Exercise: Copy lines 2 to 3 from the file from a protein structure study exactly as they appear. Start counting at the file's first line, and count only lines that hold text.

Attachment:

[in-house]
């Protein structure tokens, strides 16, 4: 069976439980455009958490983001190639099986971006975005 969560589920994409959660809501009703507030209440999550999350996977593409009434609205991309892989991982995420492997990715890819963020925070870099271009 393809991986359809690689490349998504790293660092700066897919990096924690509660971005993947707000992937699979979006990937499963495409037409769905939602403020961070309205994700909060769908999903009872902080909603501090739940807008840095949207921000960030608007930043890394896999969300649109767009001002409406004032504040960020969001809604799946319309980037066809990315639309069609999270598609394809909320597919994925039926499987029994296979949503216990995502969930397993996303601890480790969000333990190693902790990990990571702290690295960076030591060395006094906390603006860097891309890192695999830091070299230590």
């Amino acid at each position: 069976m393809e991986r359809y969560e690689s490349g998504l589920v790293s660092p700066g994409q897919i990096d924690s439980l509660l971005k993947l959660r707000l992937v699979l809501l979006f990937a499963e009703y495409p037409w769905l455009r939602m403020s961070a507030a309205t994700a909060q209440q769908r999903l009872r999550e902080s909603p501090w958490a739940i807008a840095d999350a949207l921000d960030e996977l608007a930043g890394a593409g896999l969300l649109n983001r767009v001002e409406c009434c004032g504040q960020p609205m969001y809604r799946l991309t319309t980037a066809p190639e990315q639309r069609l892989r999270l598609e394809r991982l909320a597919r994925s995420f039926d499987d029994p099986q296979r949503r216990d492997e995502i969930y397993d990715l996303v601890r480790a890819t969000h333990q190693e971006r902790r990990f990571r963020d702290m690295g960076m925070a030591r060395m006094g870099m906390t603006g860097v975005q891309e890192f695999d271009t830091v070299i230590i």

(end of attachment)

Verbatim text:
């Protein structure tokens, strides 16, 4: 069976439980455009958490983001190639099986971006975005 969560589920994409959660809501009703507030209440999550999350996977593409009434609205991309892989991982995420492997990715890819963020925070870099271009 393809991986359809690689490349998504790293660092700066897919990096924690509660971005993947707000992937699979979006990937499963495409037409769905939602403020961070309205994700909060769908999903009872902080909603501090739940807008840095949207921000960030608007930043890394896999969300649109767009001002409406004032504040960020969001809604799946319309980037066809990315639309069609999270598609394809909320597919994925039926499987029994296979949503216990995502969930397993996303601890480790969000333990190693902790990990990571702290690295960076030591060395006094906390603006860097891309890192695999830091070299230590």
């Amino acid at each position: 069976m393809e991986r359809y969560e690689s490349g998504l589920v790293s660092p700066g994409q897919i990096d924690s439980l509660l971005k993947l959660r707000l992937v699979l809501l979006f990937a499963e009703y495409p037409w769905l455009r939602m403020s961070a507030a309205t994700a909060q209440q769908r999903l009872r999550e902080s909603p501090w958490a739940i807008a840095d999350a949207l921000d960030e996977l608007a930043g890394a593409g896999l969300l649109n983001r767009v001002e409406c009434c004032g504040q960020p609205m969001y809604r799946l991309t319309t980037a066809p190639e990315q639309r069609l892989r999270l598609e394809r991982l909320a597919r994925s995420f039926d499987d029994p099986q296979r949503r216990d492997e995502i969930y397993d990715l996303v601890r480790a890819t969000h333990q190693e971006r902790r990990f990571r963020d702290m690295g960076m925070a030591r060395m006094g870099m906390t603006g860097v975005q891309e890192f695999d271009t830091v070299i230590i």